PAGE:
Camping makes you happy, says major new study

A major new study conducted by the UK’s Camping and Caravanning Club alongside academics from Liverpool John Moores University and Sheffield Hallam University has revealed that camping in the great outdoors makes people happier, more connected to nature, and increases their overall general wellbeing. The Outjoyment Report surveyed almost 11,000 campers and non-campers to assess their attitudes towards all kinds of camping, including in tents, caravans, motorhomes, and glamping units.

One of the key findings of the report was that 97 per cent of campers say happiness is their top motivator for going camping, and that 48 per cent of campers report feeling happy almost every day compared to just 35 per cent of non-campers. The study also revealed that 93 per cent of campers carry out the pastime to enjoy being in nature, while 93 per cent of campers value it because of the benefits to their health and well-being. An impressive 88 per cent of campers say they use camping to take time out of everyday life, which subsequently makes them less stressed.

“The findings of The Outjoyment Report have never been so relevant as they are today,” said the Camping and Caravanning Club’s director general, Sabina Voysey.

“Camping in all its different forms puts us on the doorstep of the great outdoors and provides a clear pathway to a healthier and happier lifestyle – one in which people appreciate nature more and are active outdoors. Given the many negative events that have been happening in recent times at home and abroad, anything that helps people to feel better about themselves and each other is vitally important.”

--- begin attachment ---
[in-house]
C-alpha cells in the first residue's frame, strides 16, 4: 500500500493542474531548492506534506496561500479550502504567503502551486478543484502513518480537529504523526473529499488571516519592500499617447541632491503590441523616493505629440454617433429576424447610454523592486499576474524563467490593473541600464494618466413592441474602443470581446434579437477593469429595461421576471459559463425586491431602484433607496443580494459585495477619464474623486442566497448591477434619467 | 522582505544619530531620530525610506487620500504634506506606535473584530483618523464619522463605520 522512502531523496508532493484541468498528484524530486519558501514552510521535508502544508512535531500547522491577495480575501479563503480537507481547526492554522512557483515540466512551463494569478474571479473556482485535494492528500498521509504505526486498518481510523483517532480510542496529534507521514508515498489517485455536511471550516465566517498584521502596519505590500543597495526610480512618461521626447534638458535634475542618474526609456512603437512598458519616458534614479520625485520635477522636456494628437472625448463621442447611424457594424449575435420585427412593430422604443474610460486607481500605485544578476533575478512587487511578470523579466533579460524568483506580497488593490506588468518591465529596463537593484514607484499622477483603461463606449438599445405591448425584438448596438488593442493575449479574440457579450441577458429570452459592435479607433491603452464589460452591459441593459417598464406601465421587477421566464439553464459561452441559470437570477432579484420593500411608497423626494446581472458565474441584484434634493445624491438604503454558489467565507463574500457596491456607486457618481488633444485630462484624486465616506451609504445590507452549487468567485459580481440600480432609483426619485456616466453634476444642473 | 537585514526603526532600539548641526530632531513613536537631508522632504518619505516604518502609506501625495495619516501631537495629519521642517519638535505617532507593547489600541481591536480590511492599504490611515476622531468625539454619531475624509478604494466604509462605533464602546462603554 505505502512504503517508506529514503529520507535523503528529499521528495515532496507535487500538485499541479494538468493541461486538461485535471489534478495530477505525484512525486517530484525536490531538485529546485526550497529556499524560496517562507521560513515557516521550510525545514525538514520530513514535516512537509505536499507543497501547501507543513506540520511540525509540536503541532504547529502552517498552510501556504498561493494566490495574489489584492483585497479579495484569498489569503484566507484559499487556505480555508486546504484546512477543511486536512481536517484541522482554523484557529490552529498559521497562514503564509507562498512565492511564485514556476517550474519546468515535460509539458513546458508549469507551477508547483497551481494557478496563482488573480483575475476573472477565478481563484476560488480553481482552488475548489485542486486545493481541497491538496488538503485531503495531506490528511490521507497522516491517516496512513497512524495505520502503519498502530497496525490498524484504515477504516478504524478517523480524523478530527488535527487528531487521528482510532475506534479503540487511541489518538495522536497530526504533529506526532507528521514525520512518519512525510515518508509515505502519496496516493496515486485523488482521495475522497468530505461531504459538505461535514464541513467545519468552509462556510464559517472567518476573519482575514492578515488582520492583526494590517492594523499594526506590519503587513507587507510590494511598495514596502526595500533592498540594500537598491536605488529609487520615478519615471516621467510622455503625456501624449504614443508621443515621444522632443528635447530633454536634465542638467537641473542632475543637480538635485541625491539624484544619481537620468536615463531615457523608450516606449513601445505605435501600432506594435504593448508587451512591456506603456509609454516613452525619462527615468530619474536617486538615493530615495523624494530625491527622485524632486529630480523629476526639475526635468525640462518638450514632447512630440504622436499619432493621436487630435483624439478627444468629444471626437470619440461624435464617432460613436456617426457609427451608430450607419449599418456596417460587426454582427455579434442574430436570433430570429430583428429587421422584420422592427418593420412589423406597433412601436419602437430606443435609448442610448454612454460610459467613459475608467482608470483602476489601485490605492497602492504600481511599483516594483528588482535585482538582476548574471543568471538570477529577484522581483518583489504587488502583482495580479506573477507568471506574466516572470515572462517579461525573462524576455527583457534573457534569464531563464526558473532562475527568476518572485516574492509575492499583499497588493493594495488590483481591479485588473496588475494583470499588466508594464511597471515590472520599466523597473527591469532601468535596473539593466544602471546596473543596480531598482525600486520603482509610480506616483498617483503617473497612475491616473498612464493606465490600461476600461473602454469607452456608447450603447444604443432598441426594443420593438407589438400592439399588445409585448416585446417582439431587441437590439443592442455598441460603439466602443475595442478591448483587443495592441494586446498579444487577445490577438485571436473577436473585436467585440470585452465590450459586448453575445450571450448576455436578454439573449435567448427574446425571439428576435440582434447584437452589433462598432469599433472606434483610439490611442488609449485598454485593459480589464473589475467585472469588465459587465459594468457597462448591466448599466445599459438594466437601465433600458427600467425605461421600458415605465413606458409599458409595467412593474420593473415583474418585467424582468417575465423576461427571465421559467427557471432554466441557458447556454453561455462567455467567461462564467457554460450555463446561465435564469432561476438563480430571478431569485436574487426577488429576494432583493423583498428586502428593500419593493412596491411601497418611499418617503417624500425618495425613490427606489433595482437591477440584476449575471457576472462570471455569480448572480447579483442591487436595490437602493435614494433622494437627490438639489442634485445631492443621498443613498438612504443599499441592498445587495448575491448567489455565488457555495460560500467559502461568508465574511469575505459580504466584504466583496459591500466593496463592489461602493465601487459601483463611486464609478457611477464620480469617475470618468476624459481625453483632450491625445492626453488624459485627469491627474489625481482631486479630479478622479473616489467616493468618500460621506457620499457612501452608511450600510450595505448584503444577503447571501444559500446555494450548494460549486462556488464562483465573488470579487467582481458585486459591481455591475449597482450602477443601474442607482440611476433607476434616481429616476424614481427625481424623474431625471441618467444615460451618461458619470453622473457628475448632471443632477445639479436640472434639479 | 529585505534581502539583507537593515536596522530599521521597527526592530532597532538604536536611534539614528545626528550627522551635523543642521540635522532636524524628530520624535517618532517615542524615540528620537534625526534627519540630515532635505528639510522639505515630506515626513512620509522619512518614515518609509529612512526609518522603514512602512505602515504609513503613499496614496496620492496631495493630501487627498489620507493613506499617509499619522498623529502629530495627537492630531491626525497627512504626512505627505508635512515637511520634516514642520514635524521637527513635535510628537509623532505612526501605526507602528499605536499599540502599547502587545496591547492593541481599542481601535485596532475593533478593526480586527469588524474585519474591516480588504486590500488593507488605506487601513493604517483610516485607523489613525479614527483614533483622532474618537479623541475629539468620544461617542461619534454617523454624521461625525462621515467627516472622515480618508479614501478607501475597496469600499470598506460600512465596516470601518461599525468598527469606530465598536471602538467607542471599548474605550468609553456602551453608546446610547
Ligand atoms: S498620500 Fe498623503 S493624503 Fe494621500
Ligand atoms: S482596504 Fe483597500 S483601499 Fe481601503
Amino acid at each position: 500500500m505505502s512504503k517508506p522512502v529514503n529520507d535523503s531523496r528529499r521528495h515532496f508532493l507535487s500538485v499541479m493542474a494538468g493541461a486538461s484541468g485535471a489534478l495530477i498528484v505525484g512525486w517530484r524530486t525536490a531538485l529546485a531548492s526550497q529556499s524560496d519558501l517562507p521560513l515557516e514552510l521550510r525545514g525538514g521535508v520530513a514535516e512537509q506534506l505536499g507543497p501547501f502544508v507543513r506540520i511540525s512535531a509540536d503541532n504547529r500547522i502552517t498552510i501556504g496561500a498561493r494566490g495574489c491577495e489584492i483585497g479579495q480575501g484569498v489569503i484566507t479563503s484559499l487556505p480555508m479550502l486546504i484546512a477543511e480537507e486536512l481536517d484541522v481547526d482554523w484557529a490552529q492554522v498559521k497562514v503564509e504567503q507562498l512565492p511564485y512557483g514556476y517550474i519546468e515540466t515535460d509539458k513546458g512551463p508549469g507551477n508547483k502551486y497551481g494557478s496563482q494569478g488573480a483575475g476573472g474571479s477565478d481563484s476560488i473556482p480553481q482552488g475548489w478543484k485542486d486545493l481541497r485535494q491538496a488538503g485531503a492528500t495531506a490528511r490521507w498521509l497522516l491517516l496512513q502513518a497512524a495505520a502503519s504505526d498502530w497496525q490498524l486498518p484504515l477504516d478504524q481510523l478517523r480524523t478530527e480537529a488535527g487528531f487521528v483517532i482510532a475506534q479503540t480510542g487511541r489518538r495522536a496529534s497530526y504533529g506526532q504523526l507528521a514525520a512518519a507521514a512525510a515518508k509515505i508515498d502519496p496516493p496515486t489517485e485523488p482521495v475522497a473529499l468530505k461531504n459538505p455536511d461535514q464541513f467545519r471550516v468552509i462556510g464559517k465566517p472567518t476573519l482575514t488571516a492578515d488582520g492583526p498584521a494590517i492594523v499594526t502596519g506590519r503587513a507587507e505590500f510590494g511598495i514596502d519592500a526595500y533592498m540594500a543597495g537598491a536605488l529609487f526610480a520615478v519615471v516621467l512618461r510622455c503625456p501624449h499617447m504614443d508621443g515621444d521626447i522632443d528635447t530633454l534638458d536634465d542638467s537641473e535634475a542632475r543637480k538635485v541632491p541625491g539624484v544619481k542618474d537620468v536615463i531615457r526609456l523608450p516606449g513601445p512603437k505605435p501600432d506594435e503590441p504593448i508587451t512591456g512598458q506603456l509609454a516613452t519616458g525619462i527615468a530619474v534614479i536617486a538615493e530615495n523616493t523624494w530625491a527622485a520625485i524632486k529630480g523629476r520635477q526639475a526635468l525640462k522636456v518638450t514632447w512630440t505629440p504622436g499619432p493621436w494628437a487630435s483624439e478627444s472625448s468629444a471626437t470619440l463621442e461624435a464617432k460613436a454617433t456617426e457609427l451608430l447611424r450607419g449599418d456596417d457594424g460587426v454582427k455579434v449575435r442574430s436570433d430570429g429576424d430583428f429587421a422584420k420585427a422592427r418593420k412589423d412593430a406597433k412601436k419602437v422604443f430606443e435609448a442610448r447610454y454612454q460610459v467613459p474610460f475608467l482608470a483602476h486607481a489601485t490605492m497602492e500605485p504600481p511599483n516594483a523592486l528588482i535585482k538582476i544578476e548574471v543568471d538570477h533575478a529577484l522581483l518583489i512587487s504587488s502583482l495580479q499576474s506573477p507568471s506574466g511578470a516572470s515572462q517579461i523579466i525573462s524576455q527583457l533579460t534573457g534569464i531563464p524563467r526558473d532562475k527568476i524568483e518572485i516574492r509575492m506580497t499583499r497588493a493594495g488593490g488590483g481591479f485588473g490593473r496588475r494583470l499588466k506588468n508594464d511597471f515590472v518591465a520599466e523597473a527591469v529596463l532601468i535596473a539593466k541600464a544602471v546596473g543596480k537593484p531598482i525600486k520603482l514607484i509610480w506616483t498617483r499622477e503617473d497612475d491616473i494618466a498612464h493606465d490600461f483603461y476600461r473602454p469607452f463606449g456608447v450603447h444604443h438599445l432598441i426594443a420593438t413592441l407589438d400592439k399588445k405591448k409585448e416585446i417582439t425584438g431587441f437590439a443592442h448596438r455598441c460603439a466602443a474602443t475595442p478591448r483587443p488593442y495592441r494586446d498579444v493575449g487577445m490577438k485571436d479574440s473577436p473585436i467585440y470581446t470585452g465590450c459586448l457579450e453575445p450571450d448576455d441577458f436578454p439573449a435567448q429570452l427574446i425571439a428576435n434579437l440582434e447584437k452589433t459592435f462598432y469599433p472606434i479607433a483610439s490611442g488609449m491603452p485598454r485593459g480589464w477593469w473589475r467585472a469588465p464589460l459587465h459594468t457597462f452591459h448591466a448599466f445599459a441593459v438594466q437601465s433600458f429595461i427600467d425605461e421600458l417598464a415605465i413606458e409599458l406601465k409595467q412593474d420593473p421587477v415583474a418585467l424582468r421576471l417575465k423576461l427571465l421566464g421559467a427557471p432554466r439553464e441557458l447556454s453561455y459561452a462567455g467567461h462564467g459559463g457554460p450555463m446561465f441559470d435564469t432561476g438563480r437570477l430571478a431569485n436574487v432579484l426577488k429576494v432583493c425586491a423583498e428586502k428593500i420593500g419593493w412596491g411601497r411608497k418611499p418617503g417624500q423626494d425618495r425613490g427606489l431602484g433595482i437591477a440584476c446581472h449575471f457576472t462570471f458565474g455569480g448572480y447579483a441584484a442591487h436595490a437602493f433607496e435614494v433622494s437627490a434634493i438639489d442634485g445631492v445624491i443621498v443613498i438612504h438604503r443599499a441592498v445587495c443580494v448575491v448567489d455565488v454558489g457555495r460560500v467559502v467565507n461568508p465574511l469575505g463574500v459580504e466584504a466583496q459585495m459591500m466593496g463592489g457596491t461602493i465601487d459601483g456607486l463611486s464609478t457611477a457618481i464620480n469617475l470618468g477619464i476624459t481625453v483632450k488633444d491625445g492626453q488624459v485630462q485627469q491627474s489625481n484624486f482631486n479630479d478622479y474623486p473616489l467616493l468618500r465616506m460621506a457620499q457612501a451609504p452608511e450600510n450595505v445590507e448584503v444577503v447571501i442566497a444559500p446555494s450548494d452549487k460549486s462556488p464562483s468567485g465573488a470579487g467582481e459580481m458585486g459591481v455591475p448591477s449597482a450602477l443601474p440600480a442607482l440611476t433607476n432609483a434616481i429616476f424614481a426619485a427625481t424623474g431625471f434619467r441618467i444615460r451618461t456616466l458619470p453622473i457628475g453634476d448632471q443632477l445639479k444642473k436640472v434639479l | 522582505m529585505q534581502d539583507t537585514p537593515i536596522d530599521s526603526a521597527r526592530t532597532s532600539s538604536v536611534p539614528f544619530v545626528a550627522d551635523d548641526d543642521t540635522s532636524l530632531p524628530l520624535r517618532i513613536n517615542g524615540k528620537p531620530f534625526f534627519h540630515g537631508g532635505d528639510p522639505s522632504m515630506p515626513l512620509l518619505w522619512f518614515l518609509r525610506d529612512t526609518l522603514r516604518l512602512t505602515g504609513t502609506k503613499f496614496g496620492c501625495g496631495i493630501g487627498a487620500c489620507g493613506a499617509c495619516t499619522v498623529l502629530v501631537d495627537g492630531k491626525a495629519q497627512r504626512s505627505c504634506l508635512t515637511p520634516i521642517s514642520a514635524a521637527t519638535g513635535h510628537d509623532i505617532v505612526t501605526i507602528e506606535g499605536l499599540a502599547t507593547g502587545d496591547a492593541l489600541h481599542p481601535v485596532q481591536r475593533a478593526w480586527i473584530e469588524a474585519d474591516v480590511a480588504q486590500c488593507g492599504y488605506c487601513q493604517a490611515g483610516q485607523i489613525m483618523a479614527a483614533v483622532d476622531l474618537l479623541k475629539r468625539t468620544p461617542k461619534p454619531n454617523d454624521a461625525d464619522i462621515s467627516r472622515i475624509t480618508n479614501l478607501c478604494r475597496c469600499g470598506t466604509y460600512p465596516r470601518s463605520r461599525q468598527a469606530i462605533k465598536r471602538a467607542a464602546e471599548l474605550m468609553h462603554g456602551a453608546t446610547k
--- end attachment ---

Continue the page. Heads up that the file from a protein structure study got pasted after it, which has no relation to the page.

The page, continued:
Dr Kaye Richards, senior lecturer in psychology at Liverpool John Moores University, said: “Camping connects people – to the outdoors, to nature, to each other, and most importantly to themselves. Positive emotions generated from outdoor enjoyment help to alleviate everyday stressors and promote feelings of life satisfaction. It is no surprise then, that the more people camp the more this can improve happiness and well-being.”

Dr Adele Doran, principal lecturer in tourism management at Sheffield Hallam University, added: “Campers really enjoy an outdoor lifestyle. They pursue a range of outdoor activities while camping, which fuels their sense of adventure, keeps them physically active and connects them to nature. In fact, campers are more connected to nature than non-campers.”

See the report in full here.